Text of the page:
A few days ago, in the middle of the day, I noticed a smell of burning plastic wafting in the open window of my home office. I looked outside and saw small flecks of black soot or ash tumbling to the ground. When I rushed downstairs and investigated, I discovered a thick plume of noxious smoke coming from a neighbour’s chimney. The little flecks of ash are so fine that the merest touch turns them into black smears.
Burning rubbish seems to be a common enough practice where I live in Blarney, Co. Cork. It hasn’t happened as often in the last few months as in previous years, maybe because of stricter surveillance of backyard burning. When it was at it’s height, I jokingly considered campaigning for an incinerator to be located in Blarney. At least that could properly trap all the toxins released by burning rubbish and it would be regulated.
Anyway, I decided that I need to speak to my neighbour. I politely asked them to stop burning rubbish in their fireplace, I mentioned that there was soot all over the patio in our garden, and that it had wafted into the house through open windows too. They were suitably apologetic, promising that it wouldn’t happen again. That’s as far as I took it, because I like that neighbour. He’s a nice guy and his wife is a warm woman with a ready smile.
Imagine my shock this morning when I looked out the kitchen door and say soot all over the patio again. Someone had been burning rubbish last night. What do I do now?
My son Adam sleeps in a bedroom overlooking the back garden. His window was closed last night because of the chill, but if it’s warm, then it’s open. According to this article I should be very worried about what my son breathes.
Children can be at much greater risk. Because of their body size, they inhale more air per pound of body mass than do adults, and can absorb a proportionately larger “dose” of toxins.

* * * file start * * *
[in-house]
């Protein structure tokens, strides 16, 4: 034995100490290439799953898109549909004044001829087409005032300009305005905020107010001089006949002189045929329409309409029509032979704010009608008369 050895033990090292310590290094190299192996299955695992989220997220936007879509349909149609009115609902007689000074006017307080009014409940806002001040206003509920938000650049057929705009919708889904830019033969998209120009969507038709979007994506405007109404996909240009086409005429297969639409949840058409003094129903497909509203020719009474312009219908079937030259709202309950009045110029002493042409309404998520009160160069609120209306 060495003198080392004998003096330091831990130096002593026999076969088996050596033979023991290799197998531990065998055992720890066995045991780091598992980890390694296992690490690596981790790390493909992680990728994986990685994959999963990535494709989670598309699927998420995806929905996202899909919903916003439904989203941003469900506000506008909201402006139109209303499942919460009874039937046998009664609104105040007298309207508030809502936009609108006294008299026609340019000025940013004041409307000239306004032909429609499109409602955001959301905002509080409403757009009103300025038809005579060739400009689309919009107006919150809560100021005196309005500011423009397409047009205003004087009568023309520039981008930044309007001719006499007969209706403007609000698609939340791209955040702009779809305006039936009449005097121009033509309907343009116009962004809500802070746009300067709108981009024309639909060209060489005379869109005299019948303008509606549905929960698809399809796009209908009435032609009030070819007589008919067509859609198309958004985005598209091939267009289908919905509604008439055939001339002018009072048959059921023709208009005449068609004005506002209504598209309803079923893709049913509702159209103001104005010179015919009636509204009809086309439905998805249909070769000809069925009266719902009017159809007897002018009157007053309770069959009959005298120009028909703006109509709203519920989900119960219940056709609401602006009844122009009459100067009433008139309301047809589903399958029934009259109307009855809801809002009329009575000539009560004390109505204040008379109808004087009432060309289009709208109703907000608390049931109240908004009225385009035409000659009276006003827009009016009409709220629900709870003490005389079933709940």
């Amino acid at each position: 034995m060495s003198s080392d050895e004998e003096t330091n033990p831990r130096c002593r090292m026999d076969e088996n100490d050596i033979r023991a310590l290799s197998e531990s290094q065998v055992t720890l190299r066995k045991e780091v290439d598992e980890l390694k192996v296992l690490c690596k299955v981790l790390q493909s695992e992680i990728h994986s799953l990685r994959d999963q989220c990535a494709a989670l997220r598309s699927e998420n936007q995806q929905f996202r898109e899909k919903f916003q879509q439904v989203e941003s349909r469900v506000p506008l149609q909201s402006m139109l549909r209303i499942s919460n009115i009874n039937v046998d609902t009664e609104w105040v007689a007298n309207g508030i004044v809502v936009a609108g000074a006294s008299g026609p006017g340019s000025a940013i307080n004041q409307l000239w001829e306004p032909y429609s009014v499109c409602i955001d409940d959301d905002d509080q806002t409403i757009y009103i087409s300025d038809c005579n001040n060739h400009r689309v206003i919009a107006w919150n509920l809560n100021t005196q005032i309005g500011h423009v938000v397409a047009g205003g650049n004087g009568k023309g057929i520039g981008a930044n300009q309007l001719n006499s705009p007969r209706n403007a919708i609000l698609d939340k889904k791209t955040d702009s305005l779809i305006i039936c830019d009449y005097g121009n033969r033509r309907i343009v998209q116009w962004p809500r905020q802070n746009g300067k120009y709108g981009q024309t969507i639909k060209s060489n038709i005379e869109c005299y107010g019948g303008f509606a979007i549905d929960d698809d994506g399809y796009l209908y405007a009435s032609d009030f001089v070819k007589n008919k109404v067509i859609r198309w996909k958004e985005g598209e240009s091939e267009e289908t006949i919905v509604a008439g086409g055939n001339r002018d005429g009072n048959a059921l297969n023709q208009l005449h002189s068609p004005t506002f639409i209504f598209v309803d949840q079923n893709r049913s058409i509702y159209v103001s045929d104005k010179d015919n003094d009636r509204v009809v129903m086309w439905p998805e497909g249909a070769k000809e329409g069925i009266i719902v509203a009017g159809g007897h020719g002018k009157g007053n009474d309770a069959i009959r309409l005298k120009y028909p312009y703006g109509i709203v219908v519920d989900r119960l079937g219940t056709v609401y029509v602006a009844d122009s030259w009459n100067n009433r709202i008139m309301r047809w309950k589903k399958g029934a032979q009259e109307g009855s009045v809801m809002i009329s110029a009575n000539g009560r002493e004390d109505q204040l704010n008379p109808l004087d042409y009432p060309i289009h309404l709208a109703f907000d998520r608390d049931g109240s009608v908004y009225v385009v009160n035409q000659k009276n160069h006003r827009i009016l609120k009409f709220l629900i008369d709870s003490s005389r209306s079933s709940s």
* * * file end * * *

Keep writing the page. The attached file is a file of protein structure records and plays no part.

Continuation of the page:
Children’s bodies are more susceptible to damage from the heavy metals found in the smoke of rubbish fires because their nervous systems are not fully developed. Poly-Vinyl Chloride, or PVC, is a commonly used plastic for vinyl flooring (sometimes called carpeting or lyno), drain pipes, guttering, shampoo bottles, packaging, and thousands of other products.
Apparently 57% of rural dwellers in West Cork burn their rubbish. That’s 5 out of every 12 households. Blarney is an urban area however with a regular waste collection. Quentin Gargan has a blog post on this and gorse burning. Here’s the Irish Examiner article he mentioned. A note from Cork Corporation reminds residents that burning rubbish is illegal:
Cork City Council wishes to draw attention to the fact that under the Waste Management Act 1996 as amended that it is an offence to dispose of waste in a manner which causes or is likely to cause environmental pollution.
The disposal of household and garden waste by burning is one such method of disposal that is deemed likely to cause environmental pollution and furthermore is a source of annoyance to persons in the adjoining locality.
I have no idea who burned the rubbish that caused the soot in my garden this morning. I could presume it was the same neighbour but there isn’t any proof. I could stay up all night, with a window open, ready to catch the tell tale odour of burning plastic. Or I could call the Cork County Council litter warden.
Besides the obvious damage burning rubbish does to your health, this may also lead to neighbours falling out and fighting. If the same neighbour is responsible, they have put me and my wife in the unenviable position of having to fight this illegal behaviour. If this turns bad for them, if they’re fined, they’re going to blame us even though it’s their fault in the first place. No wonder people don’t report their neighbours.
What would you do?
|Camera||Canon EOS 20D|
ash, Blarney, burning rubbish, Canon 20D, Cork, Cork Photos, dioxin, Ireland, Irish photos, irishblogs, Photos, poison, PVC, Sigma 18-200, smoke, soot, Urban
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